The third episode of Doctor Who S11 has landed. Here’s everything you need to know about ‘Rosa’:
What’s it about? The Doctor, Graham, Yaz and Ryan fight to keep a defining moment in history on course in 1950s Alabama. Lunch is not provided.
Verdict: It’s really quite something when a TV show with 55 years on the clock manages to disarm you with something so fresh, so new and so unexpected you’re forced to reconsider all your notions about what that show actually is. That’s ‘Rosa’ – a Doctor Who story that sees the world’s longest-running science fiction series breaking new ground with an emotionally-charged slice of period drama that’s quite unlike anything it has ever attempted before.
The plot is elegantly simple: an alien criminal has travelled back to Montgomery, Alabama in 1955 in an attempt to stop Rosa Parks from giving up her seat on a bus to a white passenger – the small, defiant act of protest that lit a fire under America’s civil rights movement.
The script, by former Children’s Laureate Malorie Blackman and showrunner Chris Chibnall, is careful not to remove any agency from Rosa (a beautifully dignified performance by Vinette Robinson). A defining theme of modern Doctor Who is the Doctor’s capacity to inspire others to greatness, but it would have been deeply problematic to suggest Rosa’s stand was in any way the result of an intervention by a white alien aristocrat. Instead, history has merely slipped a groove, and it’s the Doctor’s job to nudge it back on track again.
Tonally, this feels unique in the Doctor Who canon. That’s partly down to the type of story they’ve chosen to tell, and partly down to how director Mark Tonderai has translated it to the screen. For the second week in a row, the crew’s visit to South Africa really pays dividends: Cape Town looks – to these British eyes at least – authentically like 50s Alabama, suffusing the episode with a different colour palette, a different texture and a different energy to anything that’s gone before, even in a show as gloriously schizophrenic as this one.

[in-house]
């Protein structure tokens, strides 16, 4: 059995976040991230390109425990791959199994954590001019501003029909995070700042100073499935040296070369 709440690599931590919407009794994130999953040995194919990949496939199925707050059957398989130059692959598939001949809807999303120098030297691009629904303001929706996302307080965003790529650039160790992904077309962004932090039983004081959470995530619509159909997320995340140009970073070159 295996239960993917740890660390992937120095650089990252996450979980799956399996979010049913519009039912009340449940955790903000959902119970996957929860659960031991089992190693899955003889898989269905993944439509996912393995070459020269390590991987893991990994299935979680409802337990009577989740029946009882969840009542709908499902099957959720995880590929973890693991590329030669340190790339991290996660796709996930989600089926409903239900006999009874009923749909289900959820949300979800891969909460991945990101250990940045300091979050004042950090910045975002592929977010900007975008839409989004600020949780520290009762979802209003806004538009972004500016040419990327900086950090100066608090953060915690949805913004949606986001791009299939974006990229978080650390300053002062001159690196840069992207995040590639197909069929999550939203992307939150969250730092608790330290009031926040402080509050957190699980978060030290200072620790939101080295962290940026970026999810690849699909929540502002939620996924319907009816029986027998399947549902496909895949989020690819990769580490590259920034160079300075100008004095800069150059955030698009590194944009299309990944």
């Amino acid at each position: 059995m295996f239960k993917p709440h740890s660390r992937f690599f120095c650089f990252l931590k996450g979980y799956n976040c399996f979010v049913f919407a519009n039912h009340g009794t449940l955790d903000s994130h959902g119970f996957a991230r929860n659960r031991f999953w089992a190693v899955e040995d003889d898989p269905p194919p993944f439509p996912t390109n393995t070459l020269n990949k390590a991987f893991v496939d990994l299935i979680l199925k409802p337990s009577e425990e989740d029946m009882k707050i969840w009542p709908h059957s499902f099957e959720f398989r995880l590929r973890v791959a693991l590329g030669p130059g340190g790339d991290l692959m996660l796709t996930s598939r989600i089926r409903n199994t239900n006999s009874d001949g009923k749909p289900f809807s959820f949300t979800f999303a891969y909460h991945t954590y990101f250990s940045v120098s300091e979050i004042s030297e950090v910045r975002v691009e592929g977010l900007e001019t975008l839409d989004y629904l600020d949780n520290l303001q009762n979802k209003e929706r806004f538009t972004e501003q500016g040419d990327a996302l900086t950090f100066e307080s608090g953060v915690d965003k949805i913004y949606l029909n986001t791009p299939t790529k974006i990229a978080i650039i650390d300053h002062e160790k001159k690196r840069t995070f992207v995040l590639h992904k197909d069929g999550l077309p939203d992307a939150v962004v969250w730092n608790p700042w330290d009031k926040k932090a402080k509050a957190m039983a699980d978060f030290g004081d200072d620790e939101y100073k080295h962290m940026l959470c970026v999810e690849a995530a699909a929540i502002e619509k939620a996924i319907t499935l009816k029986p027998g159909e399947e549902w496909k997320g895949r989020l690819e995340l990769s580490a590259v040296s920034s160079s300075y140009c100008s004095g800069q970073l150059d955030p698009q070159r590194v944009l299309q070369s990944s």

It sounds different, too, thanks to Segun Akinola, who is turning out to be one of this series’ biggest assets. His heroic “Rosa’s theme” – part Superman, part salute – is especially striking, as is the evocative use of southern spiritual songs.
No doubt some will roll their eyes and grumble about Doctor Who being too “woke”, but that would be an absurdly reductive view of a story that’s rich with natural drama and tension. It’s amazing, really, that Hollywood hasn’t done more with this story (Angela Bassett played Rosa in a 2002 TV biopic) and it’s only with the benefit of hindsight we can see what perfect Doctor Who material it is.
This show is often at its best when it keeps its focus tight and character-led. Because which is more dramatic: Ryan getting cuffed across the face and threatened with being strung from a tree for daring to return a white woman’s glove, or Davros threatening to destroy the universe with a Reality Bomb? (It’s a rhetorical question, don’t write in.)
For the same reason, this was an episode with an unusually strong resolution. Doctor Who has always had a problem with convincing endings, but here there was no need to fall back on sci-fi bafflegab, a wave of the magic sonic wand or the other standard deus ex machina. This was literally about putting enough bums on seats to make sure one woman on a bus in 1950s Alabama would be asked to move down the car – and the drama was all the stronger for it. As Rosa was led off the bus by the police, I didn’t know whether to shed a tear or punch the air (I did both). And the final shot of asteroid 284996 Rosaparks was a beautiful little grace note.
There’s no monster, either – at least not in the traditional sense – which, again, feels like a smart move, as having a man in a rubber suit lumbering around the streets of Montgomery would only have cheapened the story being told.
Jodie Whittaker’s Doctor continues to delight, and is gifted some terrific hero moments: her confrontations with Krasko on top of the tankers, and later in the bus depot, are thrilling, mixing steely resolve (“Don’t threaten me”) with mental dexterity and acid wit. Love the nifty little manoeuvre with the suitcase, too.